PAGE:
Tag Archives: Theistic Arguments

The God Debates: A 21st Century Guide for Atheists and Believers

Does god exist? This question, deceptively simple in its brevity, has formed the basis for countless debates both written and oral in the last few dozen decades. All too often such exchanges proceed on little to no discussion of what exactly either side means by “god.” Even narrowing down the scope to the Christian god

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Arguing About Gods

An unfortunately not uncommon charge to hear in debates between theists and non-theists is that one side has neglected their intellectual duty to inform themselves and truly think through their position. Resources in both apologetics and counter-apologetics often frame the material in such a way as to give the strong impression that if only their

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God's Not Dead

God’s Not Dead: Evidence for God in an Age of Uncertainty

Star Wars Episode V: The Empire Strikes Back opens on a cold note. After destroying the Death Star, the Rebel forces have been driven into hiding on the icy planet of Hoth. In the beginning scenes of the film, an Imperial probe droid discovers the Rebel base, which prompts the Empire to launch an assault

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The Miracle of Theism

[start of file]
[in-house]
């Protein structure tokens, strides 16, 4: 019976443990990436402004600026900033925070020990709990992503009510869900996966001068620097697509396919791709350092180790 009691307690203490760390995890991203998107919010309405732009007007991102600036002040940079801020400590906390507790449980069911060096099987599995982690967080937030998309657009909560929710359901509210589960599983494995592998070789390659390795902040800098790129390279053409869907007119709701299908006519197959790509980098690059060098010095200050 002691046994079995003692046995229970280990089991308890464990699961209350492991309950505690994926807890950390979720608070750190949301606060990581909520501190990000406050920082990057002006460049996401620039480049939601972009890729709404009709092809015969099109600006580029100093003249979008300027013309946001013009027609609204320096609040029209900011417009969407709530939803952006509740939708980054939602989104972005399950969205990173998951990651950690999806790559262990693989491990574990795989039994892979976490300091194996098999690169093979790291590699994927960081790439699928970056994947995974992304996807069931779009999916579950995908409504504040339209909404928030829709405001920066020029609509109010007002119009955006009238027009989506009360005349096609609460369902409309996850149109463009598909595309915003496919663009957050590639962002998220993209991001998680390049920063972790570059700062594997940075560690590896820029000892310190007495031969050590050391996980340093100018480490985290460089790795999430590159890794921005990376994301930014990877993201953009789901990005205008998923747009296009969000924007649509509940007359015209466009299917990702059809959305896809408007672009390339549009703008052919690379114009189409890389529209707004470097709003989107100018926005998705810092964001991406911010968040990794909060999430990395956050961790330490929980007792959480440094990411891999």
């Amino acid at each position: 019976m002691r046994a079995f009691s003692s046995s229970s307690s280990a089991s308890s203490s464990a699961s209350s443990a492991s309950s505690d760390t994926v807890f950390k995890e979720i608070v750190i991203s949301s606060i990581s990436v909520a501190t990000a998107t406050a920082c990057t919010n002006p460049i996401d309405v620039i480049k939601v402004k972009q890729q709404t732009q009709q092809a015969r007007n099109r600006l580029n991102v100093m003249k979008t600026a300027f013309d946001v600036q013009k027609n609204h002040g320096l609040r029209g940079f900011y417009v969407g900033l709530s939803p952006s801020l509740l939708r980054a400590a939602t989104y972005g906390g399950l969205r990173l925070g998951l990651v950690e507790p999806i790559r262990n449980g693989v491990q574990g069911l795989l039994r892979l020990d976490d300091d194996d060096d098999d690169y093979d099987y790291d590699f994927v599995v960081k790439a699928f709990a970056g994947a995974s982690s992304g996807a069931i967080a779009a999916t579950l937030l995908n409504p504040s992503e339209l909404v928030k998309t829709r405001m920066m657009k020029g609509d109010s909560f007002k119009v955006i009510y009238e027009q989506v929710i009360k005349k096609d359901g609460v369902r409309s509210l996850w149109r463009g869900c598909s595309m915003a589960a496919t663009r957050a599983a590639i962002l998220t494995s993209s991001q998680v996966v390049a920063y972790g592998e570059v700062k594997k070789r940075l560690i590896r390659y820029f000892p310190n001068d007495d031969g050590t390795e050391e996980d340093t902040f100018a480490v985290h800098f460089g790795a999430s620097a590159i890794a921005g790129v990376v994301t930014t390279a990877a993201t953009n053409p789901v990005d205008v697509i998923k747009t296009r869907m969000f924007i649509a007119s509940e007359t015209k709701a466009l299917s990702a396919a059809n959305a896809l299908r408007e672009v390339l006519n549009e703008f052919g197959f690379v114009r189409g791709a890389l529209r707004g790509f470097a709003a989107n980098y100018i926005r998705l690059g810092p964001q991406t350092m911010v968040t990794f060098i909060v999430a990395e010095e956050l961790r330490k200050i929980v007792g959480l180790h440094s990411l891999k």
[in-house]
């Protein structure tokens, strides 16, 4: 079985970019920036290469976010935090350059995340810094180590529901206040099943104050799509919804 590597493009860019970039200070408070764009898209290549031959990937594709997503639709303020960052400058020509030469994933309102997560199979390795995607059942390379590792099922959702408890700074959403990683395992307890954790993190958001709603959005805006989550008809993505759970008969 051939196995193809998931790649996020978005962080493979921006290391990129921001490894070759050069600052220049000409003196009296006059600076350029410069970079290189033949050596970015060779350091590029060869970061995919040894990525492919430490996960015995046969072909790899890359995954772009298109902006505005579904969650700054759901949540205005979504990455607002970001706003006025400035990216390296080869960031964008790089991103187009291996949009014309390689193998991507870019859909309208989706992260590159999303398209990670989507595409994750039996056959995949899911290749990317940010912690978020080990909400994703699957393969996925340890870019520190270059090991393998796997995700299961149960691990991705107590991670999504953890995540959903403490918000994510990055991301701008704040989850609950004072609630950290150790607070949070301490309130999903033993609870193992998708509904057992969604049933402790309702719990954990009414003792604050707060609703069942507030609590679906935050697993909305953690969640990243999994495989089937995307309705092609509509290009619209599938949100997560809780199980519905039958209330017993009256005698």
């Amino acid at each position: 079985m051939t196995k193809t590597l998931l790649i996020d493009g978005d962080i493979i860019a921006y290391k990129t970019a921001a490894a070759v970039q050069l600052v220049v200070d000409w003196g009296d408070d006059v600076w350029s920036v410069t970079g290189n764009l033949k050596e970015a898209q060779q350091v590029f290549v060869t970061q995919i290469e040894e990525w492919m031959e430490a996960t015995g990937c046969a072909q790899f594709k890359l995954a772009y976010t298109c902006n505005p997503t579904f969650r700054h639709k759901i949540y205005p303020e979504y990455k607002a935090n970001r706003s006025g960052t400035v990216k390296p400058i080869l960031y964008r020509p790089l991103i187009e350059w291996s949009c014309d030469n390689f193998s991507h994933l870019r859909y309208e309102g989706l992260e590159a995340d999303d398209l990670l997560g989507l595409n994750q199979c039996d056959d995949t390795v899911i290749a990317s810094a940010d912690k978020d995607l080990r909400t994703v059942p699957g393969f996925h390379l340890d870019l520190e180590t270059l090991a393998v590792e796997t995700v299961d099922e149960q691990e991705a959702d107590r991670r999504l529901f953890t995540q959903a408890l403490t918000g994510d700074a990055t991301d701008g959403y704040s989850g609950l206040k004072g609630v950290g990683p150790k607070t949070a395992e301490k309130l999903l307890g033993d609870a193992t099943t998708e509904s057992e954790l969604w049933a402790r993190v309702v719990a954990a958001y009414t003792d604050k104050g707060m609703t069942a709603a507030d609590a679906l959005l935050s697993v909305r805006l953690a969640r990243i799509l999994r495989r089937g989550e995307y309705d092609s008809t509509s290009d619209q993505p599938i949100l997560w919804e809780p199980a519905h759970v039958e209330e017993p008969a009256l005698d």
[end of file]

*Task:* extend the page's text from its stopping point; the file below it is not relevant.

The Miracle of Theism

Is there reason to believe in a god? Philosophers and theologians have debated this question for centuries, offering arguments and counter-arguments taking many different forms. More recently scientists and historians have joined the fray to weigh in on things from their own perspectives. Still, well over two millennia later, and in spite of a bounty

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The Transcendental Argument for God

The Transcendental Argument for God (to be hencefore referred to as TAG) is a philosophical argument which attempts to demonstrate that some facet of reality presupposes the existence of god. As Greg Bahnsen, one of the leading proponents of the argument, puts it, a “transcendental argument begins with any item of experience or belief whatsoever

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The Ontological Argument for God

The ontological argument for god’s existence has taken several different forms throughout history, but the most popular version is that of the 11th century philosopher and theologian Saint Anselm of Canterbury. Anselm argued that we can imagine a being which is greater than all else.1 He went on to claim that this being cannot solely

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